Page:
The method et securing the pumps to the bench is illustrated in Figures 9 and 10. 1li ehannelsection rail 1023 is secured on the bench, and the pump-bodies 104: are so shaped as to lit into it. Holes are bored through the side-walls el the channel to give a substantial clearance to the pins 105, and these pins are a close lit in locating-plates 10G, 107. The pins are also a goed fit in the .body o the pump. llhen the various pumps are first assembled, they are accurately aligned with one another, and the pins 105 inserted, with the plates 10G, 107 loose. '.llhe plates 10G, 107 are then locked in position, as by the bolts 108, so that the position of any pump-unit is accurately determined. By simply withdrawing the pin 105 the pumpbody can be removed for inspec tion or cleaning, and when it is replacechit has only to be aliv'ned, so that the pin 105 can be inserted, and it is then assured that the pump is properly aligned with the other units.

Pumping devices in accordance with this invention may be constructed in various ways, and Figure 11 illustrates a modification. In this case the pump-cylinders are arranged transversely to the valve-chamber. The pump-body 109 is provided with three bores 110, 111, 112 extending longitudinally through it and serving respectively as the supply-pipe, the valvochamber, and returnllowpipe. rlhe two pumps are constituted by plungers 1123, 114 reci,1)rocating in transverse bores 115, 116 rea Jectivelv, which eoinmunicate with the vaivechamber 111. The valve 117 is oit the same construction as that previously described, as also is the outlet with its controlling valve 118. It will be seen that this construction olf pump can be made ol;l a. smaller length, measured along the length olt the supply-pipe, than the construction previouslyA described, so that a larger number et' units can be assembled on a given length of bench. The pistons of each pump project transversely from the line et' the row oill pumps and they may be operated in any convenient manner, as lfor example, by the mechanism illust 'ated in Figures lll- 16.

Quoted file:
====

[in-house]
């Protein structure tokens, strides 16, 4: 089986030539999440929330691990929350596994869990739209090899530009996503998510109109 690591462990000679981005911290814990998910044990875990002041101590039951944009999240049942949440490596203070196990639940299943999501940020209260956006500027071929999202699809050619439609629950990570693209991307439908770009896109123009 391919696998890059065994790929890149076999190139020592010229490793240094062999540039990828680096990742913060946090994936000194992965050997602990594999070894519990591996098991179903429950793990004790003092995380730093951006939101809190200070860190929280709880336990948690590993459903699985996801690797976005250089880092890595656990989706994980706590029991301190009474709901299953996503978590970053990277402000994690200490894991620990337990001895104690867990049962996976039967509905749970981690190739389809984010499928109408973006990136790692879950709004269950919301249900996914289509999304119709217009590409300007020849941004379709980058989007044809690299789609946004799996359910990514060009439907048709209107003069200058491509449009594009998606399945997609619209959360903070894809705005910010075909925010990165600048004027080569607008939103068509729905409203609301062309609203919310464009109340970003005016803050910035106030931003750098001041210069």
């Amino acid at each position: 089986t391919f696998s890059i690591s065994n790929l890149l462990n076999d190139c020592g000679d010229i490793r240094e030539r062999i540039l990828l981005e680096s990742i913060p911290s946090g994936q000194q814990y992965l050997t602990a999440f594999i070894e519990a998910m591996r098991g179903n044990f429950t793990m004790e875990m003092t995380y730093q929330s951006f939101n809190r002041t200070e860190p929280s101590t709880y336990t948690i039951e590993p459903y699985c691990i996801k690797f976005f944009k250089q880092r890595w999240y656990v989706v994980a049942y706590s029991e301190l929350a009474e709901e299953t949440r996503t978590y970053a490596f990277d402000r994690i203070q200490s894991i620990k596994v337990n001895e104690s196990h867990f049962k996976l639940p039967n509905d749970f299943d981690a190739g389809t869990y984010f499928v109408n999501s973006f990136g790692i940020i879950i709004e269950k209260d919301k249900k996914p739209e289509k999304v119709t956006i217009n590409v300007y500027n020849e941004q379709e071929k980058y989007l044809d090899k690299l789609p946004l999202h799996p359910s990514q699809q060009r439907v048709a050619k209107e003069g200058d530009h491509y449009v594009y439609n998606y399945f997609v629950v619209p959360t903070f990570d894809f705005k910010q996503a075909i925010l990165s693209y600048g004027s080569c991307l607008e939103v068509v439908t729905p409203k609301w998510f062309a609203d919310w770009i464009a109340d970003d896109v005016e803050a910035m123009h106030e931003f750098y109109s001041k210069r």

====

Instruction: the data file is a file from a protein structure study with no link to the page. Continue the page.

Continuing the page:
Referring to these drawings, a number of the pumps or like devices for controlling the rate of delivery of the liquid are arranged sidebyside as indicated diagrammatically at 146 with their pistons projecting trans versely from the line el' pumps as indica-ted at 147, 1118.

il rectangular trame 149 surrounds the group of pumps and is constituted by four tramesmembers 150, 151, 152 and 153. 'lille member 150 at the liront is arranged to bear by its rear edge 15/l against the pistons 147 oit the group el pumps, and its front edge 155 is termed with the cam-surface whereof the shape is predetermined according to the movement which is to be imparted to the plungers or pistons la7.

To co-operate with the cam-surliace 155 there are provided two rollers 156, 157 which are mounted as shown in Figure 16 in such a manner that they can be traversed in a straight line longitudinally o'i the framemember 150, so that the trame is moved in accordance with the contour ot the cam 155, and in so doing moves the plungers 14:7. A pin 158 is secured on the underside oit the trame-member 152J and engages a straight slot 159 to constitute a guide it'or the trame 149, so that the frame is supported and guided in its operative movement at three points, namely, by the rollers 155, 157 and by the pin 158.

v: be